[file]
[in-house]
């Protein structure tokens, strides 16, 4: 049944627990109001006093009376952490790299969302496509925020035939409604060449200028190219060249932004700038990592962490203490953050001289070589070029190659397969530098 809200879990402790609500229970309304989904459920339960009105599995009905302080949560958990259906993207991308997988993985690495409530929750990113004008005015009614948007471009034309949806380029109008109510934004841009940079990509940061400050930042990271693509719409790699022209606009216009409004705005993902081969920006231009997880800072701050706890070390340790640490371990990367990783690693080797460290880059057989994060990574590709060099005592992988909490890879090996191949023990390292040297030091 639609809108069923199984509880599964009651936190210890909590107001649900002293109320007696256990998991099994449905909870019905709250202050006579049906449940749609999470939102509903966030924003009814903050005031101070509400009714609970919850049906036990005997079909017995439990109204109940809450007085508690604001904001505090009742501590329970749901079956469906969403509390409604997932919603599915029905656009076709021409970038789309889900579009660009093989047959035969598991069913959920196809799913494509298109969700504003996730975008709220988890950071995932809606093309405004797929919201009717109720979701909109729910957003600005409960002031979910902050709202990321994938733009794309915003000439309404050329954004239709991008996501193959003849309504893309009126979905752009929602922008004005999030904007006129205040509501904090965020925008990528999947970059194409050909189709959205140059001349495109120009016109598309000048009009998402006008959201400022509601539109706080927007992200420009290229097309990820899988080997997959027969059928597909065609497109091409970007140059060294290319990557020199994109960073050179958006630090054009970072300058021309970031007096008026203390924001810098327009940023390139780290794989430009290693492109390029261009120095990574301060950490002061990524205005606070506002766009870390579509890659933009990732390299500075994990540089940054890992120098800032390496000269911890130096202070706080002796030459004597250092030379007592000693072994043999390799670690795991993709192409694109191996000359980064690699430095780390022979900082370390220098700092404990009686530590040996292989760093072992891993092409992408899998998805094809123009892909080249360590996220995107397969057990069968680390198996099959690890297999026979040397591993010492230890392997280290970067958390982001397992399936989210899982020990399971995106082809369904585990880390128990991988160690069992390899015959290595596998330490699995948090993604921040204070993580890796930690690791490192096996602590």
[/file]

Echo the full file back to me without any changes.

[in-house]
């Protein structure tokens, strides 16, 4: 049944627990109001006093009376952490790299969302496509925020035939409604060449200028190219060249932004700038990592962490203490953050001289070589070029190659397969530098 809200879990402790609500229970309304989904459920339960009105599995009905302080949560958990259906993207991308997988993985690495409530929750990113004008005015009614948007471009034309949806380029109008109510934004841009940079990509940061400050930042990271693509719409790699022209606009216009409004705005993902081969920006231009997880800072701050706890070390340790640490371990990367990783690693080797460290880059057989994060990574590709060099005592992988909490890879090996191949023990390292040297030091 639609809108069923199984509880599964009651936190210890909590107001649900002293109320007696256990998991099994449905909870019905709250202050006579049906449940749609999470939102509903966030924003009814903050005031101070509400009714609970919850049906036990005997079909017995439990109204109940809450007085508690604001904001505090009742501590329970749901079956469906969403509390409604997932919603599915029905656009076709021409970038789309889900579009660009093989047959035969598991069913959920196809799913494509298109969700504003996730975008709220988890950071995932809606093309405004797929919201009717109720979701909109729910957003600005409960002031979910902050709202990321994938733009794309915003000439309404050329954004239709991008996501193959003849309504893309009126979905752009929602922008004005999030904007006129205040509501904090965020925008990528999947970059194409050909189709959205140059001349495109120009016109598309000048009009998402006008959201400022509601539109706080927007992200420009290229097309990820899988080997997959027969059928597909065609497109091409970007140059060294290319990557020199994109960073050179958006630090054009970072300058021309970031007096008026203390924001810098327009940023390139780290794989430009290693492109390029261009120095990574301060950490002061990524205005606070506002766009870390579509890659933009990732390299500075994990540089940054890992120098800032390496000269911890130096202070706080002796030459004597250092030379007592000693072994043999390799670690795991993709192409694109191996000359980064690699430095780390022979900082370390220098700092404990009686530590040996292989760093072992891993092409992408899998998805094809123009892909080249360590996220995107397969057990069968680390198996099959690890297999026979040397591993010492230890392997280290970067958390982001397992399936989210899982020990399971995106082809369904585990880390128990991988160690069992390899015959290595596998330490699995948090993604921040204070993580890796930690690791490192096996602590």